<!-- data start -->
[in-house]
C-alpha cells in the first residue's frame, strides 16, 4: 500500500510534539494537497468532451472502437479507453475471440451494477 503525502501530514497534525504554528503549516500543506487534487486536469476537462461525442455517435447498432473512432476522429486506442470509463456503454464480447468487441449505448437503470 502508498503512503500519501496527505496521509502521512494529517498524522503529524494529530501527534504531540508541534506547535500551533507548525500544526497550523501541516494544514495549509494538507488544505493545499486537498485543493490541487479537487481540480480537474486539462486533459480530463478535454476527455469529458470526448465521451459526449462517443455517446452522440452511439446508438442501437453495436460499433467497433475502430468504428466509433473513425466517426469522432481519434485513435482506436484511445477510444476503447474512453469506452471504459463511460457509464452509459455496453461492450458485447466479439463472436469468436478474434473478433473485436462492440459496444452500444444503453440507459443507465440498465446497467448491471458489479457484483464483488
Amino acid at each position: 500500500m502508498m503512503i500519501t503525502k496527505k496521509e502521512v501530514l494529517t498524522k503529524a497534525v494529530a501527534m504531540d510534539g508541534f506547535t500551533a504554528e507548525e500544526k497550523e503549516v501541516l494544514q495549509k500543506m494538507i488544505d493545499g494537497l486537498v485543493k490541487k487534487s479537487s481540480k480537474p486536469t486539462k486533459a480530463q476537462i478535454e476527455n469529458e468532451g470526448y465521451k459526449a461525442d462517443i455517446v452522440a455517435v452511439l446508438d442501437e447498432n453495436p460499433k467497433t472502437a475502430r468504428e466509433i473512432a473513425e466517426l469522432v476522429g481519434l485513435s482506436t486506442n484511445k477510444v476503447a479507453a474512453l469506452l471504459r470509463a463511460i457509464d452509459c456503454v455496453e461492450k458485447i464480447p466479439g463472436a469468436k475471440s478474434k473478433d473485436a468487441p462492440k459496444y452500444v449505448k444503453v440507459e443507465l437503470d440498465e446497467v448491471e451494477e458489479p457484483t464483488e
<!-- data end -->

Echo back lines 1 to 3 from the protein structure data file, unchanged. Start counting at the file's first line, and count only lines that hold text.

[in-house]
C-alpha cells in the first residue's frame, strides 16, 4: 500500500510534539494537497468532451472502437479507453475471440451494477 503525502501530514497534525504554528503549516500543506487534487486536469476537462461525442455517435447498432473512432476522429486506442470509463456503454464480447468487441449505448437503470 502508498503512503500519501496527505496521509502521512494529517498524522503529524494529530501527534504531540508541534506547535500551533507548525500544526497550523501541516494544514495549509494538507488544505493545499486537498485543493490541487479537487481540480480537474486539462486533459480530463478535454476527455469529458470526448465521451459526449462517443455517446452522440452511439446508438442501437453495436460499433467497433475502430468504428466509433473513425466517426469522432481519434485513435482506436484511445477510444476503447474512453469506452471504459463511460457509464452509459455496453461492450458485447466479439463472436469468436478474434473478433473485436462492440459496444452500444444503453440507459443507465440498465446497467448491471458489479457484483464483488
Amino acid at each position: 500500500m502508498m503512503i500519501t503525502k496527505k496521509e502521512v501530514l494529517t498524522k503529524a497534525v494529530a501527534m504531540d510534539g508541534f506547535t500551533a504554528e507548525e500544526k497550523e503549516v501541516l494544514q495549509k500543506m494538507i488544505d493545499g494537497l486537498v485543493k490541487k487534487s479537487s481540480k480537474p486536469t486539462k486533459a480530463q476537462i478535454e476527455n469529458e468532451g470526448y465521451k459526449a461525442d462517443i455517446v452522440a455517435v452511439l446508438d442501437e447498432n453495436p460499433k467497433t472502437a475502430r468504428e466509433i473512432a473513425e466517426l469522432v476522429g481519434l485513435s482506436t486506442n484511445k477510444v476503447a479507453a474512453l469506452l471504459r470509463a463511460i457509464d452509459c456503454v455496453e461492450k458485447i464480447p466479439g463472436a469468436k475471440s478474434k473478433d473485436a468487441p462492440k459496444y452500444v449505448k444503453v440507459e443507465l437503470d440498465e446497467v448491471e451494477e458489479p457484483t464483488e